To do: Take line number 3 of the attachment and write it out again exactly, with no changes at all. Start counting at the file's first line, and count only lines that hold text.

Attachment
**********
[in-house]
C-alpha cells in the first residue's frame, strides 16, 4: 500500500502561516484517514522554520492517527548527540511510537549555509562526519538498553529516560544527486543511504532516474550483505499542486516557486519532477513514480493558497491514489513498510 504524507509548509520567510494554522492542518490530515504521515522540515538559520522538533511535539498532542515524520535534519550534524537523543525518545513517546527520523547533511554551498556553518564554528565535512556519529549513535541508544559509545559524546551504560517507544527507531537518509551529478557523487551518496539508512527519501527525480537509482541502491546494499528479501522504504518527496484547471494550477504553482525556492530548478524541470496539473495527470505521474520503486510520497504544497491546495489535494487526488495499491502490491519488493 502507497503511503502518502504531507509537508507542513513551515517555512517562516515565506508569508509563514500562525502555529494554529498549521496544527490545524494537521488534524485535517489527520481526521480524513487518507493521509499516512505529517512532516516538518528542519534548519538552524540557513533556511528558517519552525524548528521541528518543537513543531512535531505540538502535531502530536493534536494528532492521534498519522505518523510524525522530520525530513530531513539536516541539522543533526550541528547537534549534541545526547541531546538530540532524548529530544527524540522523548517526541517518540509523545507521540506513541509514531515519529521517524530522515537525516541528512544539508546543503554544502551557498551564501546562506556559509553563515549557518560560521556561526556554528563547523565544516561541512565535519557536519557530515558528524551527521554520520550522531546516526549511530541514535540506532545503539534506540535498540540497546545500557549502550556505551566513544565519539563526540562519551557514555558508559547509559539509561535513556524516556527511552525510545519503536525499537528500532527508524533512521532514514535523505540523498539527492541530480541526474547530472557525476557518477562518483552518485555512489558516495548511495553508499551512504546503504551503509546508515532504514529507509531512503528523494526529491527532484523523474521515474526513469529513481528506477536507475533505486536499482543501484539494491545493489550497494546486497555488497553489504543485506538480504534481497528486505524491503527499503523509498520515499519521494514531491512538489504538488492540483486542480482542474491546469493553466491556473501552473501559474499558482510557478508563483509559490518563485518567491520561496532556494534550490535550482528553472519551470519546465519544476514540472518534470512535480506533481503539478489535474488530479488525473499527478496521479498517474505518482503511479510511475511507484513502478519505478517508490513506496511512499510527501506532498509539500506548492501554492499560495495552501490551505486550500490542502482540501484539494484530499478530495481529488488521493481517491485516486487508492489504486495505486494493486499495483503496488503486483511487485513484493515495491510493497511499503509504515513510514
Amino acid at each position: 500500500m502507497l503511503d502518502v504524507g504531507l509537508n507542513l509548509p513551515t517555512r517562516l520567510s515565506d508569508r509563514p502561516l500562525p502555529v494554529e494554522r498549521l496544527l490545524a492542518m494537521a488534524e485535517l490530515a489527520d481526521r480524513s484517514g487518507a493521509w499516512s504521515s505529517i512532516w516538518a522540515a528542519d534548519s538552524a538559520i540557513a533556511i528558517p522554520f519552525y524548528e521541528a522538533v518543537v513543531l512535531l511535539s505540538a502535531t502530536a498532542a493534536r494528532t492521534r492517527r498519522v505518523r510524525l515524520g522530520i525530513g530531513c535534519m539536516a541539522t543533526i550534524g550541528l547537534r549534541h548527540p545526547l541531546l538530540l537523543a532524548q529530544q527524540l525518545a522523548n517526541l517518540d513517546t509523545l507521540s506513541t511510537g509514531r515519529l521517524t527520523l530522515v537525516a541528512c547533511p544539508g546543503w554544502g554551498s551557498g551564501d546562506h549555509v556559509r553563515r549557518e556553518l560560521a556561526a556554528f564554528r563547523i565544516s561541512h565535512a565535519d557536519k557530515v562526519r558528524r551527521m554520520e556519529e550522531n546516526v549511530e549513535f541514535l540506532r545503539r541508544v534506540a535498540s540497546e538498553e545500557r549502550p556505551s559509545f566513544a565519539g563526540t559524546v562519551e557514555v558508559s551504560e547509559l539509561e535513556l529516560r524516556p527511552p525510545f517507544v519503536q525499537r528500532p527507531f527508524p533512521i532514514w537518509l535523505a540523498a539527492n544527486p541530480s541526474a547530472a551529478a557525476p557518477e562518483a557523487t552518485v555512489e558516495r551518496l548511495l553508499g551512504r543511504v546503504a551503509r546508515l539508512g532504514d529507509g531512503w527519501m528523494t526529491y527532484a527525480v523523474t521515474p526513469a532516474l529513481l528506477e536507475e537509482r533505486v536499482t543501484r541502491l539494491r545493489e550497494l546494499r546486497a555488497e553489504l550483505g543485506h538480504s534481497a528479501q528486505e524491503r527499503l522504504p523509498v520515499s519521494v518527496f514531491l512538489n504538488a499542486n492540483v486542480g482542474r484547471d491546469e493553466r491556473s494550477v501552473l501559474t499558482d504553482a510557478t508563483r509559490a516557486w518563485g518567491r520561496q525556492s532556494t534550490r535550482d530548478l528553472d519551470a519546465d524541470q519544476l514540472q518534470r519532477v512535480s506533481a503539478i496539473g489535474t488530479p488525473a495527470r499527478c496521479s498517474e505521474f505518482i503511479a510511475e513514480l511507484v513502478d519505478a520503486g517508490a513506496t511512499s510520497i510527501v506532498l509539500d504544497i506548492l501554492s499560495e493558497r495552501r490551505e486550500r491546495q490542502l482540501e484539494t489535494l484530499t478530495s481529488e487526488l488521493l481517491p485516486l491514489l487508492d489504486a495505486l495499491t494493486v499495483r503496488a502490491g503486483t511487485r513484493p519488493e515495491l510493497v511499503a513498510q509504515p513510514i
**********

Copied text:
Amino acid at each position: 500500500m502507497l503511503d502518502v504524507g504531507l509537508n507542513l509548509p513551515t517555512r517562516l520567510s515565506d508569508r509563514p502561516l500562525p502555529v494554529e494554522r498549521l496544527l490545524a492542518m494537521a488534524e485535517l490530515a489527520d481526521r480524513s484517514g487518507a493521509w499516512s504521515s505529517i512532516w516538518a522540515a528542519d534548519s538552524a538559520i540557513a533556511i528558517p522554520f519552525y524548528e521541528a522538533v518543537v513543531l512535531l511535539s505540538a502535531t502530536a498532542a493534536r494528532t492521534r492517527r498519522v505518523r510524525l515524520g522530520i525530513g530531513c535534519m539536516a541539522t543533526i550534524g550541528l547537534r549534541h548527540p545526547l541531546l538530540l537523543a532524548q529530544q527524540l525518545a522523548n517526541l517518540d513517546t509523545l507521540s506513541t511510537g509514531r515519529l521517524t527520523l530522515v537525516a541528512c547533511p544539508g546543503w554544502g554551498s551557498g551564501d546562506h549555509v556559509r553563515r549557518e556553518l560560521a556561526a556554528f564554528r563547523i565544516s561541512h565535512a565535519d557536519k557530515v562526519r558528524r551527521m554520520e556519529e550522531n546516526v549511530e549513535f541514535l540506532r545503539r541508544v534506540a535498540s540497546e538498553e545500557r549502550p556505551s559509545f566513544a565519539g563526540t559524546v562519551e557514555v558508559s551504560e547509559l539509561e535513556l529516560r524516556p527511552p525510545f517507544v519503536q525499537r528500532p527507531f527508524p533512521i532514514w537518509l535523505a540523498a539527492n544527486p541530480s541526474a547530472a551529478a557525476p557518477e562518483a557523487t552518485v555512489e558516495r551518496l548511495l553508499g551512504r543511504v546503504a551503509r546508515l539508512g532504514d529507509g531512503w527519501m528523494t526529491y527532484a527525480v523523474t521515474p526513469a532516474l529513481l528506477e536507475e537509482r533505486v536499482t543501484r541502491l539494491r545493489e550497494l546494499r546486497a555488497e553489504l550483505g543485506h538480504s534481497a528479501q528486505e524491503r527499503l522504504p523509498v520515499s519521494v518527496f514531491l512538489n504538488a499542486n492540483v486542480g482542474r484547471d491546469e493553466r491556473s494550477v501552473l501559474t499558482d504553482a510557478t508563483r509559490a516557486w518563485g518567491r520561496q525556492s532556494t534550490r535550482d530548478l528553472d519551470a519546465d524541470q519544476l514540472q518534470r519532477v512535480s506533481a503539478i496539473g489535474t488530479p488525473a495527470r499527478c496521479s498517474e505521474f505518482i503511479a510511475e513514480l511507484v513502478d519505478a520503486g517508490a513506496t511512499s510520497i510527501v506532498l509539500d504544497i506548492l501554492s499560495e493558497r495552501r490551505e486550500r491546495q490542502l482540501e484539494t489535494l484530499t478530495s481529488e487526488l488521493l481517491p485516486l491514489l487508492d489504486a495505486l495499491t494493486v499495483r503496488a502490491g503486483t511487485r513484493p519488493e515495491l510493497v511499503a513498510q509504515p513510514i